Sea History 004 - July 1976

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her builder's clock in Briston in 1970, after one of the great historic ship saves of all time. Karl Kortum drew attentio11 to her existence and importance in his Falkland Island visit of 1966; Mr. Goold-Adams, with the support of Jack Hayward, OBE, directed the recovery of the ship from the Falklands and her subsequent restoration. His forthcoming book, "The Return of the Great Britain," may be ordered from the Society for $15 postpaid.-ED.

Two Ships in Denmark To the Editor: As a member of the Society for some years I am happy to see that we are making some progress at last. I regret that Captain Irving Johnson's plan to sail the Peking home did not come about. Some years ago I mentioned to you my thoughts on the Kaiulani as a living ship. I still think it's a good idea. My wife and I have located a couple of working sailing ships in Europe, soon we hope to purchase one. One thought we had was to offer long distance cruises. Do you feel enough people are interested to cover costs? Enclosed are photos of two ex-sailing ships we saw in Denmark, the

white hull I believe is an old U.S.-built ship as she is of wood and not the lines found in Europe, the other is of steel and is still working. The small house

on the black hull still has a very old cold fired stove and the owner was keeping chickens in a coup on the bow. Another ship we are watching is an ex-three mast bark dating from 1901, at present not for sale. We were not able to get our own ship for the Tall Ships this year. We are very happy however to be guests aboard the British ship Erg. We are looking forward to New York and plan on calling at South Street. Norman E. Dean Fort Lauderdale, Florida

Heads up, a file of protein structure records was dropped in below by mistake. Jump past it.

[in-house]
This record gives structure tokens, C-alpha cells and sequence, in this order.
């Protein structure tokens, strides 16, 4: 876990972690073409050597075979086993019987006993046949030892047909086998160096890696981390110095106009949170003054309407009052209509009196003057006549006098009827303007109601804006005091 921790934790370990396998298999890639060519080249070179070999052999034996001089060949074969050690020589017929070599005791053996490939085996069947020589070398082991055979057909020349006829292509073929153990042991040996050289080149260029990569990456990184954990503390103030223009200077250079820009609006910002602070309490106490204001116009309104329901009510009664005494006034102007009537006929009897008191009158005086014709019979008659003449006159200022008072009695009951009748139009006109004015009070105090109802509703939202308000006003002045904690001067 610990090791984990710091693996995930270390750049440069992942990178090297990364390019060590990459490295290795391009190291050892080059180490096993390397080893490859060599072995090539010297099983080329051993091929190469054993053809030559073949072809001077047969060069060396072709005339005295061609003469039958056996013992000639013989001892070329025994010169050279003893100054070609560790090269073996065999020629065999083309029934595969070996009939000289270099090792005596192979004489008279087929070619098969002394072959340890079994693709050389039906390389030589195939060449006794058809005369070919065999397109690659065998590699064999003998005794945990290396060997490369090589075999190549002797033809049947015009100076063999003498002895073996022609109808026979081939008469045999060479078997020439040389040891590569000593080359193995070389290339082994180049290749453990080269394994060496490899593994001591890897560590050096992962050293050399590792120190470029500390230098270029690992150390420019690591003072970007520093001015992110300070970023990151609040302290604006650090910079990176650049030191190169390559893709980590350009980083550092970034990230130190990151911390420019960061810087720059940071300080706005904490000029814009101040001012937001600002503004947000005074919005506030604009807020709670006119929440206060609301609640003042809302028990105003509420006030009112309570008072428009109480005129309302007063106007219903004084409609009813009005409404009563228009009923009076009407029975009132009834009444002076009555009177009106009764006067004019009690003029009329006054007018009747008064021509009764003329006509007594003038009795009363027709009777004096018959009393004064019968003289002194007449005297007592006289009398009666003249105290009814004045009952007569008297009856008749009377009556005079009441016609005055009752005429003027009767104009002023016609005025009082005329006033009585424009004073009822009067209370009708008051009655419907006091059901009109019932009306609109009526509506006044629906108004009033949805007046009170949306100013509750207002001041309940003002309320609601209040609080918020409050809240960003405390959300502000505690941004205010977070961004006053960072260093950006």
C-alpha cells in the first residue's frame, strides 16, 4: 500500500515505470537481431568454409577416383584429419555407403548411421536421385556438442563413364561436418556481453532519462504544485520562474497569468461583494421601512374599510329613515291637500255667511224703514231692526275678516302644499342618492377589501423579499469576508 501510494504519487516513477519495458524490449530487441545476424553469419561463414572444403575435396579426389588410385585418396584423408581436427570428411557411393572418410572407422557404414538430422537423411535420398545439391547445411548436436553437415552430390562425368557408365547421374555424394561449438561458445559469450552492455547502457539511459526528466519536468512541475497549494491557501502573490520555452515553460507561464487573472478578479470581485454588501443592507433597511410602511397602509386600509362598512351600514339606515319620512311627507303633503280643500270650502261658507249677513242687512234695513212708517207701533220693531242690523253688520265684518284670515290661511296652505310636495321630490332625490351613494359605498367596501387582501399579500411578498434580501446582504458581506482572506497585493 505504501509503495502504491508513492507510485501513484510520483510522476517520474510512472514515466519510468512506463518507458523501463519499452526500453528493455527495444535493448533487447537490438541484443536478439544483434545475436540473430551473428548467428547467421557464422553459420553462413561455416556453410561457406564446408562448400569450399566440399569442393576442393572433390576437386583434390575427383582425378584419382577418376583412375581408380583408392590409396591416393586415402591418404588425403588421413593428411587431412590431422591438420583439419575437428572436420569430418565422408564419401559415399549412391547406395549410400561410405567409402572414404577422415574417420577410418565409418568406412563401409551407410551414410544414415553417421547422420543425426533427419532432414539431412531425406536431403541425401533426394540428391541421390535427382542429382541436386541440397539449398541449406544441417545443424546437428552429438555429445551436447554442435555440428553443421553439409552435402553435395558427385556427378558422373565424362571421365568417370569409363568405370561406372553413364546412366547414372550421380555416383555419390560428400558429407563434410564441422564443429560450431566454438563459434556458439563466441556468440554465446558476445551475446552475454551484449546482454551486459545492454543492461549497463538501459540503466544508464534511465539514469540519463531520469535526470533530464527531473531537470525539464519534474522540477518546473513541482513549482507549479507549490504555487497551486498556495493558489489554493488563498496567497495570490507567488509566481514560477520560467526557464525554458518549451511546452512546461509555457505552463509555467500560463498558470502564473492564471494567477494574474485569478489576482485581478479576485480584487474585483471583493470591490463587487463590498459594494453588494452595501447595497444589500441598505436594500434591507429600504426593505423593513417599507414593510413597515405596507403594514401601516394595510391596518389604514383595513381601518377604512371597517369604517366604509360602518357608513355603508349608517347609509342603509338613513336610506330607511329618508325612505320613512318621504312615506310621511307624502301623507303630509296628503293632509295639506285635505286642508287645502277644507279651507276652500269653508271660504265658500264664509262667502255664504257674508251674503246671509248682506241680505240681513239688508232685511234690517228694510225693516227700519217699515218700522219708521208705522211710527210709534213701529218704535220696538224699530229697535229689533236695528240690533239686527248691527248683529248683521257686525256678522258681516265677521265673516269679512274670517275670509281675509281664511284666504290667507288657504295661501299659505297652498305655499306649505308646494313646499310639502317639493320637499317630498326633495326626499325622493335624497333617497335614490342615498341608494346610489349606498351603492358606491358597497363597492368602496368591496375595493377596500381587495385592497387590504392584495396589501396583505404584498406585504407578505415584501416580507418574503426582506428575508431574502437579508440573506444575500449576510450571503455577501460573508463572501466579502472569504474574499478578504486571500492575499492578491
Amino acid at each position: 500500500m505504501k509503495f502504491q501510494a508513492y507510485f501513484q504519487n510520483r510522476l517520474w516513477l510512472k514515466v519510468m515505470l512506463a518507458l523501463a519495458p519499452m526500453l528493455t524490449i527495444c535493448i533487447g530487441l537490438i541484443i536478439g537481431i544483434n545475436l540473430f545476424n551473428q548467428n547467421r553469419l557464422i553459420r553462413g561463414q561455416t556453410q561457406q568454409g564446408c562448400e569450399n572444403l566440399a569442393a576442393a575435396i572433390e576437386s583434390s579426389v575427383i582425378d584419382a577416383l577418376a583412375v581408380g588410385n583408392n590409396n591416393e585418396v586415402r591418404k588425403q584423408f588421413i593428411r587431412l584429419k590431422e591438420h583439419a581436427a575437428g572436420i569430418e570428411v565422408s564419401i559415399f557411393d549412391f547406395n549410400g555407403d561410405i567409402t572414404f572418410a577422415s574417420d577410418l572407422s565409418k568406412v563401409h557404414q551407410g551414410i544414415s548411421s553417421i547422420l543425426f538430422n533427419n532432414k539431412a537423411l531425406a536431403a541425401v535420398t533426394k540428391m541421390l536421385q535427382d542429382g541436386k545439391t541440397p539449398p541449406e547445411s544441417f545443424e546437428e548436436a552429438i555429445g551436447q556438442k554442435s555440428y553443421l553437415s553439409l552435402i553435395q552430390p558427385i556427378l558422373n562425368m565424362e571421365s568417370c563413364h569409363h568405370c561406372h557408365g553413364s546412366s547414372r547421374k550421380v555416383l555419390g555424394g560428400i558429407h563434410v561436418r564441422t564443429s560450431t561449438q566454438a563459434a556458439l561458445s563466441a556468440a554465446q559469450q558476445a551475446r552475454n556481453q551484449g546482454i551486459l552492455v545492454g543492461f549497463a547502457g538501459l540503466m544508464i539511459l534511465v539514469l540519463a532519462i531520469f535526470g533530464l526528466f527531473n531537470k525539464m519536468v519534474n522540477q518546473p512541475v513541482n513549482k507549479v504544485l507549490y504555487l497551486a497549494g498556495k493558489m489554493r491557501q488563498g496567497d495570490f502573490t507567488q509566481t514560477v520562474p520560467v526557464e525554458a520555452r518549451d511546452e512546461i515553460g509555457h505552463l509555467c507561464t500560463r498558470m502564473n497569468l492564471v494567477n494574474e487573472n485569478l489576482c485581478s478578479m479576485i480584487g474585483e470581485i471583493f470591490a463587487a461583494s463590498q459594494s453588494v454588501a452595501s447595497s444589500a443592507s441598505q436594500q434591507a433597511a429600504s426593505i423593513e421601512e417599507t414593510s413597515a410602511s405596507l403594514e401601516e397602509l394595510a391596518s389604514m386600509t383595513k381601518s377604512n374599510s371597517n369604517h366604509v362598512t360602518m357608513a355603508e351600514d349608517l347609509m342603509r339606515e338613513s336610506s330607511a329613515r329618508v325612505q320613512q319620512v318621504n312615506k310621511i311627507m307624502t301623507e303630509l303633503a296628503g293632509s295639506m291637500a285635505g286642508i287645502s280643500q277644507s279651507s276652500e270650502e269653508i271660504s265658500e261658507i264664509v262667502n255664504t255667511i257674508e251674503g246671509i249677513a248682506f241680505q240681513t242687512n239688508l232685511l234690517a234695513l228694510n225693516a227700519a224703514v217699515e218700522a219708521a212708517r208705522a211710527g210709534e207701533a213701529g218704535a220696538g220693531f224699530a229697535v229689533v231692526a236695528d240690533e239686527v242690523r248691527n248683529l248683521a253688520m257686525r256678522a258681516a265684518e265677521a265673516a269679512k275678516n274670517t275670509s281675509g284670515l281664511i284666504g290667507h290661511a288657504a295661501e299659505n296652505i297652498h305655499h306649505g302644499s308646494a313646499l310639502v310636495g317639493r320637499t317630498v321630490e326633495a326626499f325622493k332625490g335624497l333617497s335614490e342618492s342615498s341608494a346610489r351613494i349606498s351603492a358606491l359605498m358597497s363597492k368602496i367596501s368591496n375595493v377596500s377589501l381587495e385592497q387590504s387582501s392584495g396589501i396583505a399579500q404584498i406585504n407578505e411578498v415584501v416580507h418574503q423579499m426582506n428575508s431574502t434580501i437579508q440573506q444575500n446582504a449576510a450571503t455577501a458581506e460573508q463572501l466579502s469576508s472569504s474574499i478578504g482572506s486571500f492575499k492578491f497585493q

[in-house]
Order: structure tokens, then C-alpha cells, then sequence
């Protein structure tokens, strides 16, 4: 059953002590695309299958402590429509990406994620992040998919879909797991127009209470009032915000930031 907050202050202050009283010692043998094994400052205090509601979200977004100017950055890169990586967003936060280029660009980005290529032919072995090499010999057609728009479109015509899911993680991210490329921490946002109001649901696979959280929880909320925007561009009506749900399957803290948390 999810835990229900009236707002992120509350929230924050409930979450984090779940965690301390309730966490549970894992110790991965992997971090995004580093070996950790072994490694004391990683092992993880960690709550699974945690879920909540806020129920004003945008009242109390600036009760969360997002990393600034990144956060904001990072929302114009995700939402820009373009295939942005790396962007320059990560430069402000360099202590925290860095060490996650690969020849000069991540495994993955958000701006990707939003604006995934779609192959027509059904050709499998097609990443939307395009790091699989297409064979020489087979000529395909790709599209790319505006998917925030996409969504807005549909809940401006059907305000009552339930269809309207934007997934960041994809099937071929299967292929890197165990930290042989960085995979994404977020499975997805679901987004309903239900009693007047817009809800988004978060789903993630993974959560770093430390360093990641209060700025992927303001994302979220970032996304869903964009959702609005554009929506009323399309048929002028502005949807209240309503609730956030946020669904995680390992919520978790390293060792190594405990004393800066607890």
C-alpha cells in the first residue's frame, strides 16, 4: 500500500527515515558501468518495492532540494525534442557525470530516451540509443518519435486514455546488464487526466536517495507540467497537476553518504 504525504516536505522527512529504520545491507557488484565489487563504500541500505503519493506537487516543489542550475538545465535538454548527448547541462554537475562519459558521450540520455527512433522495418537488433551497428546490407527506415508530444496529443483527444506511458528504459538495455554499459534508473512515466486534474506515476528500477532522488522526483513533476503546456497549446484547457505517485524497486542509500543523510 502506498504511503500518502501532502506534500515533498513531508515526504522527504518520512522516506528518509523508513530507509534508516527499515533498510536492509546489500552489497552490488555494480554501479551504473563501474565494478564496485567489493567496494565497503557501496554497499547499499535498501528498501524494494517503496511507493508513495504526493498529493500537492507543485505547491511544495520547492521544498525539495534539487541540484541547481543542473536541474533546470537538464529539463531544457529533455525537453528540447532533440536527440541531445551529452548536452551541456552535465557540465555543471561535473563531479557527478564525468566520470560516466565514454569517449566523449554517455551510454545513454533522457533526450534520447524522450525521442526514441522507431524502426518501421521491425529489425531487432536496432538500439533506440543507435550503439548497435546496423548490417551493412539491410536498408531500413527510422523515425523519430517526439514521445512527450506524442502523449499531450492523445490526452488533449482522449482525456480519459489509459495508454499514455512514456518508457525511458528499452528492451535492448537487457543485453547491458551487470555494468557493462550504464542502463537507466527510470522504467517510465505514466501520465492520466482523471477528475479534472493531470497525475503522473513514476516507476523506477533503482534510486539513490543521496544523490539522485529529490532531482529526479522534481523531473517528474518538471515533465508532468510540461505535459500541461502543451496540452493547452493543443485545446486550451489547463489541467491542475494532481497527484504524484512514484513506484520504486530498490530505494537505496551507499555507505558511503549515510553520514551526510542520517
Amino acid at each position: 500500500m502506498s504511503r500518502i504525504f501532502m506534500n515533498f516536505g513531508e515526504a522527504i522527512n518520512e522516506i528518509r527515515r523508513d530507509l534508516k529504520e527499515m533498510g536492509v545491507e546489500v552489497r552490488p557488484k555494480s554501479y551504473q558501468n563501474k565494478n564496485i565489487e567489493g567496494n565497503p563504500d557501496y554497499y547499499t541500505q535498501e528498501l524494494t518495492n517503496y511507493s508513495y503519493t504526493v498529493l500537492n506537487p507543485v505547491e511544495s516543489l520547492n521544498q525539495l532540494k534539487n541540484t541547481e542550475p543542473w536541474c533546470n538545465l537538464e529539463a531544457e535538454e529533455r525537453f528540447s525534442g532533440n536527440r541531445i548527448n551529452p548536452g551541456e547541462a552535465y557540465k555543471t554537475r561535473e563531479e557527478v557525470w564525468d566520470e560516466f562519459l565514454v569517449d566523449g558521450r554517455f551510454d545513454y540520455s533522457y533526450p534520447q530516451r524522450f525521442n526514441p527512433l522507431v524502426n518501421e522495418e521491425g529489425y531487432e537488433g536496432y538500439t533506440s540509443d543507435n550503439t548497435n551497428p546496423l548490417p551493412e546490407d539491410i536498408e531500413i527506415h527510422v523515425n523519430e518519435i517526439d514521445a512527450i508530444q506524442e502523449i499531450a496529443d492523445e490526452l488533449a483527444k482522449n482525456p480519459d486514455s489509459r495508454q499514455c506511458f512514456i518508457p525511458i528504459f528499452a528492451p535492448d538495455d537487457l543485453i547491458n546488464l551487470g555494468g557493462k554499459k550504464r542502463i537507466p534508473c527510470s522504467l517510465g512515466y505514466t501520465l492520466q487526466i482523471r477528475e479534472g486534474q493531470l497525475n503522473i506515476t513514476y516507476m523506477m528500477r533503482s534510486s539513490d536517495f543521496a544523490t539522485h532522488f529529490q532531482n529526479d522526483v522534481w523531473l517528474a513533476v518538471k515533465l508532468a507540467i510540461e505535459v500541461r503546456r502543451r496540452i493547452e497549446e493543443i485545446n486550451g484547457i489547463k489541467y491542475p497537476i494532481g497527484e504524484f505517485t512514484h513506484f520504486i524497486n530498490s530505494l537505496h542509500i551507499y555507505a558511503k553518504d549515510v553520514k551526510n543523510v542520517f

Seek Learning To the Editor: I have read your booklet entitled, The Ships That Brought Us So Far, and would like to know if you can supply a ny information regarding the following question. I have done considerable reading and research on the history of sailing ships and small sailing craft. Thus far my knowledge in this field has been obtained through self teaching but I would be interested in pursuing some formal training. I have written to the Maritime College at Fort Schuyler and to the Naval Institute in Halifax for, their catalogs. However, I would like to know if you are aware of other possibilities. Since employed full time in Toronto, a correspondence course would be most suitable, but it is highly unlikely that such a course would be avai lable. As far as courses requiring personal attendance are concerned I may be able to arrange to attend for 3 or 4 weeks this summer or I may be able to commute for some Saturday or evening lectures. Michael C. Boccacino Toronto, Ontario Canada The Munson Institute, conducted each summer at Mystic Seaport, Mystic, Connecticut 06355 is where you should apply. We wish we knew of more such study centers to recommend to serious students. - ED.